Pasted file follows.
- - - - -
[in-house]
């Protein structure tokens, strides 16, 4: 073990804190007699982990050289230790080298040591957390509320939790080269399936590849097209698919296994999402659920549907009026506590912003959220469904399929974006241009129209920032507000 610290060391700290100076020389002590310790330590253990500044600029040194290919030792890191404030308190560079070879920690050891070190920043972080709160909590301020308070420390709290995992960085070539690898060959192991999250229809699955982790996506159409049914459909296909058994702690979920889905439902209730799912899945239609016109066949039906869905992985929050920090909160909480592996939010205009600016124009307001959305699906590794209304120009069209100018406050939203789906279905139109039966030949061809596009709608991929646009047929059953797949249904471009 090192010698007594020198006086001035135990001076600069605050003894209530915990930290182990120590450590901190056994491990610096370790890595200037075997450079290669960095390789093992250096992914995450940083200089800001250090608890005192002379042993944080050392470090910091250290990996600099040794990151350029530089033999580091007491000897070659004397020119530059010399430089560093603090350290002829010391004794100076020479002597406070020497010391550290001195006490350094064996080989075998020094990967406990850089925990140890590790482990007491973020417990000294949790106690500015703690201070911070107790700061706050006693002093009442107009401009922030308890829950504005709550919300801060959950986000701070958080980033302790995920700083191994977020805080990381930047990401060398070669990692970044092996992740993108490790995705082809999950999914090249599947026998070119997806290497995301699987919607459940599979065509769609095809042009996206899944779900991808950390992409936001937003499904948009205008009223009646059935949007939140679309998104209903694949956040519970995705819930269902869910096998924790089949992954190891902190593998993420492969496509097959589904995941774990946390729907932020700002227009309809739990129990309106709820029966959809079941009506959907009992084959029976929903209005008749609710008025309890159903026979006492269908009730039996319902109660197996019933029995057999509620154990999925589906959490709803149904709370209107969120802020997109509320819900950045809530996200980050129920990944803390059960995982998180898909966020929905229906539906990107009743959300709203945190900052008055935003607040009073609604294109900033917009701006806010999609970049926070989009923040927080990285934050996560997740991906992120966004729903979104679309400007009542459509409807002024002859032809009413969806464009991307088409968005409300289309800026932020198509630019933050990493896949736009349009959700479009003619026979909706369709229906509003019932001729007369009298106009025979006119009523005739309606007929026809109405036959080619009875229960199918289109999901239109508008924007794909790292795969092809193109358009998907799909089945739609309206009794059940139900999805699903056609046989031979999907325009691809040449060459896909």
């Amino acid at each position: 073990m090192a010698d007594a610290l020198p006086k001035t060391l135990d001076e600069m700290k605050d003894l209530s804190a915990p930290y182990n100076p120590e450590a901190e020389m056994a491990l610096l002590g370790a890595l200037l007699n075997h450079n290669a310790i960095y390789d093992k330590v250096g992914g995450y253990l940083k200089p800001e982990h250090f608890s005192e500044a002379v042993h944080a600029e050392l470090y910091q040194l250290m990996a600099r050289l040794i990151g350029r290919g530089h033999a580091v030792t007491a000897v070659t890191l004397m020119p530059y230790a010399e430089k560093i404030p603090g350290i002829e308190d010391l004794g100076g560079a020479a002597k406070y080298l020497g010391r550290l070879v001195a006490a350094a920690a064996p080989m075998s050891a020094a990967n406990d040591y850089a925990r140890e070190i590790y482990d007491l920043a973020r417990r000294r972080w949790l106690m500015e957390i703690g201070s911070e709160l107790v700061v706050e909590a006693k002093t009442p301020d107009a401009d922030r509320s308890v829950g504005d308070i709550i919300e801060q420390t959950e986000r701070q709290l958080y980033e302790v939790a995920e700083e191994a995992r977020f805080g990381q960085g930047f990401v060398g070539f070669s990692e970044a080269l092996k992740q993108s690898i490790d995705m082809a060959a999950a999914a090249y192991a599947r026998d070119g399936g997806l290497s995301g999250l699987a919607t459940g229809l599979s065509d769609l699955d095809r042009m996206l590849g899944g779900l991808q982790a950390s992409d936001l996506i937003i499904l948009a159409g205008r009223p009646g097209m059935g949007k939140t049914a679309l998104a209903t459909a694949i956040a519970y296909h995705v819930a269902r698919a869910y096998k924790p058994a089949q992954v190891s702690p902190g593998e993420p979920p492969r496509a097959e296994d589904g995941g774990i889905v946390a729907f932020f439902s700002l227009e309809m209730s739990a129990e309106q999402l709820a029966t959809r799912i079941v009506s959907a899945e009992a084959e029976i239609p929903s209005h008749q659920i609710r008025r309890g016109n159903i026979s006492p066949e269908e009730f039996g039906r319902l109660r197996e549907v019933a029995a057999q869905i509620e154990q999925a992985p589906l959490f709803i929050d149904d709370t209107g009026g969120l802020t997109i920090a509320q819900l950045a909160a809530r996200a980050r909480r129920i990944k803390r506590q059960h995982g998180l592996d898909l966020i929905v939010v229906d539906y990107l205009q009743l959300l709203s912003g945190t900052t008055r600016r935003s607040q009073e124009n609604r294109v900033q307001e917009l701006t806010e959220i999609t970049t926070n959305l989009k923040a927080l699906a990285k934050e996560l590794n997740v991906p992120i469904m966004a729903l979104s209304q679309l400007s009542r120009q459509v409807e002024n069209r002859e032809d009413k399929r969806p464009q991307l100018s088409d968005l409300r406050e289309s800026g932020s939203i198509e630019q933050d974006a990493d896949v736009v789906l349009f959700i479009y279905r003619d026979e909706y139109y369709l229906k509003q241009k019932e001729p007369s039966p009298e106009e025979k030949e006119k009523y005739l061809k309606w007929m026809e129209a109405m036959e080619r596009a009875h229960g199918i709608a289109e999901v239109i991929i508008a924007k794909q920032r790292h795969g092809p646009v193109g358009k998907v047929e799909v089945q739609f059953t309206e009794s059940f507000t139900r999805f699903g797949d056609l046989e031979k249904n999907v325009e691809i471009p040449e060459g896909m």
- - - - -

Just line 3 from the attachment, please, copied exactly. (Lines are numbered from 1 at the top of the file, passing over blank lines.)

């Amino acid at each position: 073990m090192a010698d007594a610290l020198p006086k001035t060391l135990d001076e600069m700290k605050d003894l209530s804190a915990p930290y182990n100076p120590e450590a901190e020389m056994a491990l610096l002590g370790a890595l200037l007699n075997h450079n290669a310790i960095y390789d093992k330590v250096g992914g995450y253990l940083k200089p800001e982990h250090f608890s005192e500044a002379v042993h944080a600029e050392l470090y910091q040194l250290m990996a600099r050289l040794i990151g350029r290919g530089h033999a580091v030792t007491a000897v070659t890191l004397m020119p530059y230790a010399e430089k560093i404030p603090g350290i002829e308190d010391l004794g100076g560079a020479a002597k406070y080298l020497g010391r550290l070879v001195a006490a350094a920690a064996p080989m075998s050891a020094a990967n406990d040591y850089a925990r140890e070190i590790y482990d007491l920043a973020r417990r000294r972080w949790l106690m500015e957390i703690g201070s911070e709160l107790v700061v706050e909590a006693k002093t009442p301020d107009a401009d922030r509320s308890v829950g504005d308070i709550i919300e801060q420390t959950e986000r701070q709290l958080y980033e302790v939790a995920e700083e191994a995992r977020f805080g990381q960085g930047f990401v060398g070539f070669s990692e970044a080269l092996k992740q993108s690898i490790d995705m082809a060959a999950a999914a090249y192991a599947r026998d070119g399936g997806l290497s995301g999250l699987a919607t459940g229809l599979s065509d769609l699955d095809r042009m996206l590849g899944g779900l991808q982790a950390s992409d936001l996506i937003i499904l948009a159409g205008r009223p009646g097209m059935g949007k939140t049914a679309l998104a209903t459909a694949i956040a519970y296909h995705v819930a269902r698919a869910y096998k924790p058994a089949q992954v190891s702690p902190g593998e993420p979920p492969r496509a097959e296994d589904g995941g774990i889905v946390a729907f932020f439902s700002l227009e309809m209730s739990a129990e309106q999402l709820a029966t959809r799912i079941v009506s959907a899945e009992a084959e029976i239609p929903s209005h008749q659920i609710r008025r309890g016109n159903i026979s006492p066949e269908e009730f039996g039906r319902l109660r197996e549907v019933a029995a057999q869905i509620e154990q999925a992985p589906l959490f709803i929050d149904d709370t209107g009026g969120l802020t997109i920090a509320q819900l950045a909160a809530r996200a980050r909480r129920i990944k803390r506590q059960h995982g998180l592996d898909l966020i929905v939010v229906d539906y990107l205009q009743l959300l709203s912003g945190t900052t008055r600016r935003s607040q009073e124009n609604r294109v900033q307001e917009l701006t806010e959220i999609t970049t926070n959305l989009k923040a927080l699906a990285k934050e996560l590794n997740v991906p992120i469904m966004a729903l979104s209304q679309l400007s009542r120009q459509v409807e002024n069209r002859e032809d009413k399929r969806p464009q991307l100018s088409d968005l409300r406050e289309s800026g932020s939203i198509e630019q933050d974006a990493d896949v736009v789906l349009f959700i479009y279905r003619d026979e909706y139109y369709l229906k509003q241009k019932e001729p007369s039966p009298e106009e025979k030949e006119k009523y005739l061809k309606w007929m026809e129209a109405m036959e080619r596009a009875h229960g199918i709608a289109e999901v239109i991929i508008a924007k794909q920032r790292h795969g092809p646009v193109g358009k998907v047929e799909v089945q739609f059953t309206e009794s059940f507000t139900r999805f699903g797949d056609l046989e031979k249904n999907v325009e691809i471009p040449e060459g896909m």